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Epilepsy Res. 2005 Jul;65(3):189-200.

Children exposed to valproate in utero--population based evaluation of risks and confounding factors for long-term neurocognitive development.

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  • 1Pediatric Research Centre, University of Tampere and Tampere University Hospital, Pediatric Neurology Unit, POB 2000, 33521 Tampere, Finland.



To evaluate neurological and cognitive functioning of school-aged (> or =6 years) children exposed to valproate monotherapy in utero in a population based, evaluator-blinded, controlled study.


Studied children (N=39, aged 6.6-13.4 years) and their mothers were identified through a population based pregnancy registry. Mothers with carbamazepine monotherapy and mothers with epilepsy but without antiepileptic drug (AED) treatment during pregnancy and their age and gender matched children served as controls. Hospital records were reviewed and neurological examination (Touwens test), intelligent quotients (IQ) of mothers (WAIS), and children (WISC-III) and neuropsychological assessment of children (NEPSY) were performed evaluator-blinded.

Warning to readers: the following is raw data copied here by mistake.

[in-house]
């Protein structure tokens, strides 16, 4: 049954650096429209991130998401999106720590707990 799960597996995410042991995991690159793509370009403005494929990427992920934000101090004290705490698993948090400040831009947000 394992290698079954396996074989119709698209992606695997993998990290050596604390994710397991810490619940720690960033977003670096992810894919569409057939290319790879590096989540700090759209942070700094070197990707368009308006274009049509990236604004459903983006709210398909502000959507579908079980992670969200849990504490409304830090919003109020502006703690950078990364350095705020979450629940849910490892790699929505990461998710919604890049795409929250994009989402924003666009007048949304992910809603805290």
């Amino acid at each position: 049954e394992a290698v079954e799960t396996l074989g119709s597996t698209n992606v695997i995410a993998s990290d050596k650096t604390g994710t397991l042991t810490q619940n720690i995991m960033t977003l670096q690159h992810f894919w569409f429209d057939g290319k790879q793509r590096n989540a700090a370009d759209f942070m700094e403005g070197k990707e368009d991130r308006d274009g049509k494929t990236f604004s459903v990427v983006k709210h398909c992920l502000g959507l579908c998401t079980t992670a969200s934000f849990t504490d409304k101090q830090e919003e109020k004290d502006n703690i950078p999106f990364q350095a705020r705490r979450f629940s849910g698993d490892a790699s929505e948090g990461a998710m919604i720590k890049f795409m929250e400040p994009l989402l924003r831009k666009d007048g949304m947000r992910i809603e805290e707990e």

The prevalence of low intelligence (FIQ<80) was 19% (4/21) and the prevalence of exceptionally low intelligence (FIQ<70) 10% (2/21) in valproate (VPA) monotherapy exposed children. Children exposed to carbamazepine (CBZ) and children of women with epilepsy but without AED exposure during pregnancy had all at least low average intelligence. The mothers using valproate scored significantly lower (p<0.05) in FIQ, VIQ and PIQ tests and had also significantly lower (p=0.035) educational level. Altogether 21% (8/39) of the children had minor neurological dysfunctions.


In a population based setting inheritance and cumulating environmental factors may partly explain the increased prevalence of neurocognitive symptoms in children exposed to valproate in utero although concern about the possible long-term effects of intrauterine valproate exposure does exist.

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